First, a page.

Diabetes: there is no time to think, but to act, before suffering irreversible deterioration.



Diabetes affects millions of people, and it is not only the disease, but its subsequent complications that make it one of the most delicate pathologies to control and prevent.


In diabetes, insulin activity basically deteriorates, and over the years the ability of the pancreas to produce it and metabolize sugars worsens.


Due to lifestyle habits, sugar consumption, or an inadequate diet, a person who contracts diabetes disease is exposed to many other subsequent complications, such as damage to the circulation, high blood pressure, kidney failure, blindness, gangrene, poor healing ... and many others.



One of the main consequences of diabetes is suffered by the immune system, which due to the mismatch and proliferation of free radicals, almost loses all its ability to prevent the person from being exposed to infections –– which is the reason why they usually suffer gangrene, blindness and even being forced to amputate a limb.


In other words, the person with diabetes has damaged tissues and circulation, and his/her body with all this imbalance and overexertion wears down the levels of antioxidant defense; Here, the glutathione in the diabetic patient is overworking to neutralize more free radicals.


The most transparent study that we have found in relation to diabetes mellitus and oxidative stress is one that shows that oxidative stress and the decrease in antioxidant defense systems suffered by patients, most often than not, are followed by chronic complications.


This study also concludes that the antioxidant glutathione is able to contribute to reducing lipid peroxidation, the oxidation of LDL-cholesterol particles, and improving endothelial function and endothelium-dependent vasodilation.


The antioxidants you ingest daily and the glutathione supplement you choose to take play a very important role in defending your immune system and protecting your body from chronic diseases such as diabetes mellitus, cancer, and cardiovascular disease.


Thanks to these antioxidants and to glutathione ( the most powerful antioxidant) the increase of free radicals in the patient with diabetes mellitus are controlled, even if the disease is not cured, but it helps him/her not to suffer further complications if that oxidative stress is not controlled.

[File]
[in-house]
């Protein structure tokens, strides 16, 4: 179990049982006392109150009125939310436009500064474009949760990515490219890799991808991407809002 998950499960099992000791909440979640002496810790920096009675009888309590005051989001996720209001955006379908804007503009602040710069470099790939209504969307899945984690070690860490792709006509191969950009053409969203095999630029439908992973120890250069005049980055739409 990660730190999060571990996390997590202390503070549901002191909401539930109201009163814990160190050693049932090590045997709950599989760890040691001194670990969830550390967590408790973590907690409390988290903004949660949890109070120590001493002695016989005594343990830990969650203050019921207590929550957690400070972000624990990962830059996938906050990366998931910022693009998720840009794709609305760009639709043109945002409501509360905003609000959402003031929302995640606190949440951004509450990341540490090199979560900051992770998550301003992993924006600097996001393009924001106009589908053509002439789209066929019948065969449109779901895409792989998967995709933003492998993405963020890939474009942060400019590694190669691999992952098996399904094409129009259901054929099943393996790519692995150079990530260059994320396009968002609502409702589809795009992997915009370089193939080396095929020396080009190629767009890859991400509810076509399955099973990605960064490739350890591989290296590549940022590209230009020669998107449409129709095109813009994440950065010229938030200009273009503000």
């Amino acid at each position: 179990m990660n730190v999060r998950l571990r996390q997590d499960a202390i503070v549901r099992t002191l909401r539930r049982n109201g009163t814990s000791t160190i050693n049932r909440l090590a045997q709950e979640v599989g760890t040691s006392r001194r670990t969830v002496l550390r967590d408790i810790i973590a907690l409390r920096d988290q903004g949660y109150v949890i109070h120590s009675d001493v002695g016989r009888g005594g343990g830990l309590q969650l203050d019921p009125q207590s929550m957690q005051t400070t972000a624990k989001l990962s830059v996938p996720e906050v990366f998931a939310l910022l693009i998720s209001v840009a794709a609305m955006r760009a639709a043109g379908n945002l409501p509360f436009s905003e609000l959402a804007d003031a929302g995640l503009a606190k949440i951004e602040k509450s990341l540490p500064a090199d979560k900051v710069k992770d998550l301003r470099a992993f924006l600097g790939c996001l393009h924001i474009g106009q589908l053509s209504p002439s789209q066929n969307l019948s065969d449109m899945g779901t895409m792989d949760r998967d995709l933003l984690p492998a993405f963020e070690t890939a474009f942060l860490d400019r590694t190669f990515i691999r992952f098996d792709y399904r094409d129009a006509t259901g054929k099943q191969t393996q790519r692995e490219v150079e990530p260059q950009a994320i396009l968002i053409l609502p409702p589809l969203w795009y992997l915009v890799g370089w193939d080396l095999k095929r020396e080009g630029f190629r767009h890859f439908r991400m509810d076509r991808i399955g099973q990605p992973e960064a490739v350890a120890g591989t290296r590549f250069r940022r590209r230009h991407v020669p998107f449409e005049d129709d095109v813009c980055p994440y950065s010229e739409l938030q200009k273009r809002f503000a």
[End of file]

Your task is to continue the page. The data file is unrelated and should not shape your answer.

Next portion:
The study also suggests that glutathione could prevent and delay the development of chronic diabetes complications.


In the study we mention, it was found that the concentration of reduced glutathione is directly associated with the duration of the disease, in the case of insulin-dependent patients.



In other words, a person who does not have diabetes can suffer more or less, but controllable, oxidative damage if their glutathione levels are adequate.


However, when patients of diabetes are fighting oxidative stress, its no fight –– its a war. A war in which if they are not extremely careful to maintain their glutathione levels optimally, it is practically impossible to deal with the disease itself, plus its mentioned complications.


Conclusion:

1. Diabetes is one of the diseases in which free radicals form disproportionately, and almost impossible to control.


2. Simultaneously, and consequently, the levels of the antioxidant glutathione decrease dramatically.


3. This decrease in antioxidant defense exposes them more defenselessly to the subsequent complications associated with the disease, such as blindness, circulation problems, gangrene ...


4. The only ways to combat all of the above are:


  • Immediate and daily supplementation with liquid glutathione, and in amounts greater than those of a person in better conditions.


  • A healthy and sugar-free diet (not only from refined sugar, honey ... etc, but from the sugars contained in carbohydrates, fruits and other foods)


  • Daily physical activity.


With diabetes there is not much to think about, but rather to act. It is one of the most aggressive and quickest ways for free radicals, plus the aforementioned complications, to annul the quality of life of a person. Consequent complications can lead to irreversible deterioration.

___________________



References:


Evans JL, Goldfine IP, Maddus BA, Grodsky GM. Are oxidative stress-activated signalling pathways mediators of insulin resistance and beta-cell dysfunction? Diabetes 2003.



Robertson R, Harmon J, Oanh P, Poitout V. Beta cell glucose toxicity, lipotoxicity and chronic oxidative stress in type 2 diabetes.


Giugliano D, Ceriello A, Paolisso G. Oxidative stress and diabetic vascular complications. Diabetes Care.


Orasanu G, Plutzky J. The pathologic continuum of diabetes vascular disease. J Am Coll Cardiol 2009.


Yu Y, Lyons TJ. A lethal tread in diabetes, hyperglucemia, dyslipemia, oxidative stress and endothelial dysfunction. Am J Med Sci 2005


Forbes JM, Coughlan MT, Cooper ME. Oxidative stress as a major culprit in kidney disease in diabetes. Diabetes2008.


Brown AA, Hu FB. Dietary modulation on endothelial function: implications for cardiovascular disease. Am J Clin Nutr 2001; 71: 673-86.


Ceriello A, Testa R. Antioxidant anti-inflammatory treatment in type 2 diabetes. Diabetes Care 2009; 32: S32-6.      


Ceriello A, Motz E. Is oxidative stress the pathogenic mechanism underlying insulin resistance, diabetes and cardiovascular disease? The common soil hypothesis revisited. Arterioscler Thromb Vasc Biol 2004.


Stamper MJ, Hennekens CH, Manson JE, Colditz GA, Rosner B, Willett WC. Vitamin E consumption and the risk of coronary disease in women. N Engl J Med 1993; 328: 1444-9.   

0 views

Contact Us. 

We'd love to hear from you!